In his 1867 Chronicle review of Whitman’s work, Rossetti declared the American was an exemplary man of his time, even while he granted that Whitman “alludes to gross things, and in gross words — the clearest, bluntest, and nearly the least civilly repeatable which can come uppermost to the lips” [Peattie 1986, xix]. For him Whitman’s “entire originality” demanded some allowance among readers if their hesitations over his coarse language “would exclude him from court” [Peattie 1986, xix] run by censors. He found Leaves “intensely modern and intensely American,” even while he declared the book to be “the largest poetic work of our period” [Peattie 1986, 353]. He defended his selected Leaves “because it was clearly impossible that the book, with its audacities of topics and of expression included, should run the same chance of justice, and of circulation through refined minds and hands, which may possibly be accorded to it after the rejection of all such peccant poems” [Peattie 1986, 22]. Regardless of Whitman’s reservations of Poems, Peattie declared in his introduction to Rossetti’s Selected Letters that Poems helped secure Whitman’s place in literature outside of the United States.
In a letter to Moncure Conway, an American pastor working at South Place Chapel in London while Rossetti was preparing Poems, Rossetti relates he is pleased to work on a British edition of Whitman’s poetry [Peattie 1986, 176]. In one letter to fellow Whitman critic James McNeill Whistler, Rossetti maintains “a debtor and creditor account” in his critical commentary. That sober balance between “expounding beauties” and “detailing faults” is particularly important “in the case of so aboriginal and transcendent a genius as Whitman” [Peattie 1986, 191]. In responding to Whitman’s complaint of receiving “ungrateful treatment” for his work in the United States, Rossetti returns the encouragement lacking among Whitman’s countrymen: “I suppose it is a very general if not universal experience that anything that is at once great and extremely novel encounters for some considerable time much more hostility than acceptance” [Peattie 1986, 191]. In that letter he offers further consolation to Whitman by observing that the hostile reception the poet reports is “rather indeed a testimonial … [to] the great intrinsic value of your writings” [Peattie 1986, 191].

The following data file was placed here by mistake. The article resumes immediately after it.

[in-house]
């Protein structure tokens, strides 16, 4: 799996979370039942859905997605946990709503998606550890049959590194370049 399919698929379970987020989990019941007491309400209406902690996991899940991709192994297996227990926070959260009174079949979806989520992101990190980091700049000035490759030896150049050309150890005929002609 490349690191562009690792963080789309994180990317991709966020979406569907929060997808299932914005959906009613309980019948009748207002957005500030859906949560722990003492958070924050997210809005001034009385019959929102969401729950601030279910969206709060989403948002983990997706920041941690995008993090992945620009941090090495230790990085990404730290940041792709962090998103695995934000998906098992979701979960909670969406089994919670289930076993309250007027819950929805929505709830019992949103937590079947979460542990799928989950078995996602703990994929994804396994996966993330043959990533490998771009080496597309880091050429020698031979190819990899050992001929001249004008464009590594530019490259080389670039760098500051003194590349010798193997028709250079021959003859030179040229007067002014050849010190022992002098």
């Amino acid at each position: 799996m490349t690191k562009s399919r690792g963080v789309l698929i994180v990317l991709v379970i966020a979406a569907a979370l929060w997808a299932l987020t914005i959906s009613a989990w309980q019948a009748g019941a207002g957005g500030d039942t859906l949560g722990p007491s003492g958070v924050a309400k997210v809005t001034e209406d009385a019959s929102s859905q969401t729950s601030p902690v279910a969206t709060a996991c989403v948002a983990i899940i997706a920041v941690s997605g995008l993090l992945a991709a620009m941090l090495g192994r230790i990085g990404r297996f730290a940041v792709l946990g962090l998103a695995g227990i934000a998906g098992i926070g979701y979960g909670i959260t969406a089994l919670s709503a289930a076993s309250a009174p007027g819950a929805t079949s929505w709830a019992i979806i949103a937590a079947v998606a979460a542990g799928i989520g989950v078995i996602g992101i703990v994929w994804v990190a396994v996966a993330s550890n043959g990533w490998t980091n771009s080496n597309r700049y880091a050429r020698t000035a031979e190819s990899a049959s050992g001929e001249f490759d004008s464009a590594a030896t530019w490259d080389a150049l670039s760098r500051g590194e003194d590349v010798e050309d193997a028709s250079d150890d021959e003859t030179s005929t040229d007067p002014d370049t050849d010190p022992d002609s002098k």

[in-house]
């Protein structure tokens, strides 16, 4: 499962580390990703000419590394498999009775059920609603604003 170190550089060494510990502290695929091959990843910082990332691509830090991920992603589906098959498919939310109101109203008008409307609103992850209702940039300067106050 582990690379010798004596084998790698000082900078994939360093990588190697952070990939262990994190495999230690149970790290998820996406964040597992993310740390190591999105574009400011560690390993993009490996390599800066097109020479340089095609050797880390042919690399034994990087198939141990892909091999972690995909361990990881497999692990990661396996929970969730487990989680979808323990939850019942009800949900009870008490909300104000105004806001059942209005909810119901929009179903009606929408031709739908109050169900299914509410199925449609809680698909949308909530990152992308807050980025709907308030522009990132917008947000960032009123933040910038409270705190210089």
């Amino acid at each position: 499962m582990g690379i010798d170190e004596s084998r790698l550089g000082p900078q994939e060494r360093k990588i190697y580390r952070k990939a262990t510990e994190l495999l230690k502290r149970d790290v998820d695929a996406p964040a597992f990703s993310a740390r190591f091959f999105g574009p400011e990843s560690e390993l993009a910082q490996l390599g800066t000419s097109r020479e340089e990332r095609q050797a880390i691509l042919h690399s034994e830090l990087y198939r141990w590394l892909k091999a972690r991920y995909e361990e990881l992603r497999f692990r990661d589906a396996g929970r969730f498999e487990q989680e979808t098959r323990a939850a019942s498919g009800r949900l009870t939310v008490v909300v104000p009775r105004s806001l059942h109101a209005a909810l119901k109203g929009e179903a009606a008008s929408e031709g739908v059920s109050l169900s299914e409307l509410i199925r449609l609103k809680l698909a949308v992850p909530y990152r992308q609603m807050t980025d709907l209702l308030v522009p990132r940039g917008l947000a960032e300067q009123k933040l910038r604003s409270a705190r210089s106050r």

Whitman’s animus toward his American contemporaries may be understood to be the result of his radical eschewal of traditional rhyme and meter, and the radically dissident voice of self-creation he named “Walt,” rather than Walter, in the long untitled poem that became “Song of Myself.” Readers’ conflation of persona and poet is a constant in the 150 years of commentary and scholarship reviewed in the Cambridge Companion to Whitman [Killingsworth 2007].
One early anonymous reviewer of the Brooklyn Daily Times well represents that trend in an opening assertion: Judgment “on real poems” requires “an account of the poet himself” [Anonymous 1855, 793]. The fecund, coarse language of the opening poem in which Whitman names himself as “Walt Whitman, an American, one of the roughs, a kosmos” prompted the reviewer to declare, “Politeness this man has none, and regulation he has none” [Anonymous 1855, 793]. The depiction of a “rude child of the people! — No imitation — Nor foreigner — but a growth and idiom of America” parodies Whitman’s introduction to the first edition written in an equally unorthodox, but ecstatic manner. The reviewer derided both the style and the man in judging the literary effects as those of a “fine brute” who self-satisfyingly refuses “the artificial teaching of a fine writer or speaker” [Anonymous 1855, 793]. While other poets celebrate the actors and sites of history, the poet of Leaves “celebrates natural propensities in himself; and that is the way he celebrates all” [Anonymous 1855, 794]. The end result of that “what I assume you shall assume” poetic [Whitman 1867, 13] is “what the serpent left the woman and the man, the taste of the Paradisiac tree of the knowledge of good and evil, never to be erased again” [Anonymous 1855, 794]. Equally offensive to the reviewer is the class betrayal of a poet who fails to acknowledge other poets, even while he “likes the ungenteel ways of the laborers — is not prejudiced one mite against the Irish — talks readily with them — talks readily to niggers — does not make a stand on being a gentleman, nor on learning or manners” [Anonymous 1855, 793].